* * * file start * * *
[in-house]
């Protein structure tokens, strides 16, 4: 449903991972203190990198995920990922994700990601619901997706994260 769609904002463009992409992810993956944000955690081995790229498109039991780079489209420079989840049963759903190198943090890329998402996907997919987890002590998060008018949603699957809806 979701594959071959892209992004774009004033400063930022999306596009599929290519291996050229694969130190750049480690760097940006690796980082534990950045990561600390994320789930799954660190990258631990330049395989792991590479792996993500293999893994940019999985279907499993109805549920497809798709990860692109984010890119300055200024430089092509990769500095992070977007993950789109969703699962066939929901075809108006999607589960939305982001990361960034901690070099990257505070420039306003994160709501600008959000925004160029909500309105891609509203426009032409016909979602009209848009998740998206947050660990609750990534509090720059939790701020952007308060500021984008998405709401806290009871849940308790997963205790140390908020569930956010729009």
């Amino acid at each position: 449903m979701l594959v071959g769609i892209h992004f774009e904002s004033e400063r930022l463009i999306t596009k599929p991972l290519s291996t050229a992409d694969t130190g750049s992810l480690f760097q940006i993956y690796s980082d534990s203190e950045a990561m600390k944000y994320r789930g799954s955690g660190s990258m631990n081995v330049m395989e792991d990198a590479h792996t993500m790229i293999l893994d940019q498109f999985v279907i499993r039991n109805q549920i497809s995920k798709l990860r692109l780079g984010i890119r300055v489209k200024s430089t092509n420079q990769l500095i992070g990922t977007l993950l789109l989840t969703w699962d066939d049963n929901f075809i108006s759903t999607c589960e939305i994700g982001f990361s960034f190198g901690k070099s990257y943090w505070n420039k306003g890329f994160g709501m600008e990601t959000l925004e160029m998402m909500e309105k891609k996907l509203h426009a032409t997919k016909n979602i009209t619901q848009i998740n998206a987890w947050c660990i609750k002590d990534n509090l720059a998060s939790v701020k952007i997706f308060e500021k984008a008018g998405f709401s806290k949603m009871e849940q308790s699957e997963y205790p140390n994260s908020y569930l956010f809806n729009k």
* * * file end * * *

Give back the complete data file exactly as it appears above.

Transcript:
[in-house]
């Protein structure tokens, strides 16, 4: 449903991972203190990198995920990922994700990601619901997706994260 769609904002463009992409992810993956944000955690081995790229498109039991780079489209420079989840049963759903190198943090890329998402996907997919987890002590998060008018949603699957809806 979701594959071959892209992004774009004033400063930022999306596009599929290519291996050229694969130190750049480690760097940006690796980082534990950045990561600390994320789930799954660190990258631990330049395989792991590479792996993500293999893994940019999985279907499993109805549920497809798709990860692109984010890119300055200024430089092509990769500095992070977007993950789109969703699962066939929901075809108006999607589960939305982001990361960034901690070099990257505070420039306003994160709501600008959000925004160029909500309105891609509203426009032409016909979602009209848009998740998206947050660990609750990534509090720059939790701020952007308060500021984008998405709401806290009871849940308790997963205790140390908020569930956010729009």
């Amino acid at each position: 449903m979701l594959v071959g769609i892209h992004f774009e904002s004033e400063r930022l463009i999306t596009k599929p991972l290519s291996t050229a992409d694969t130190g750049s992810l480690f760097q940006i993956y690796s980082d534990s203190e950045a990561m600390k944000y994320r789930g799954s955690g660190s990258m631990n081995v330049m395989e792991d990198a590479h792996t993500m790229i293999l893994d940019q498109f999985v279907i499993r039991n109805q549920i497809s995920k798709l990860r692109l780079g984010i890119r300055v489209k200024s430089t092509n420079q990769l500095i992070g990922t977007l993950l789109l989840t969703w699962d066939d049963n929901f075809i108006s759903t999607c589960e939305i994700g982001f990361s960034f190198g901690k070099s990257y943090w505070n420039k306003g890329f994160g709501m600008e990601t959000l925004e160029m998402m909500e309105k891609k996907l509203h426009a032409t997919k016909n979602i009209t619901q848009i998740n998206a987890w947050c660990i609750k002590d990534n509090l720059a998060s939790v701020k952007i997706f308060e500021k984008a008018g998405f709401s806290k949603m009871e849940q308790s699957e997963y205790p140390n994260s908020y569930l956010f809806n729009k």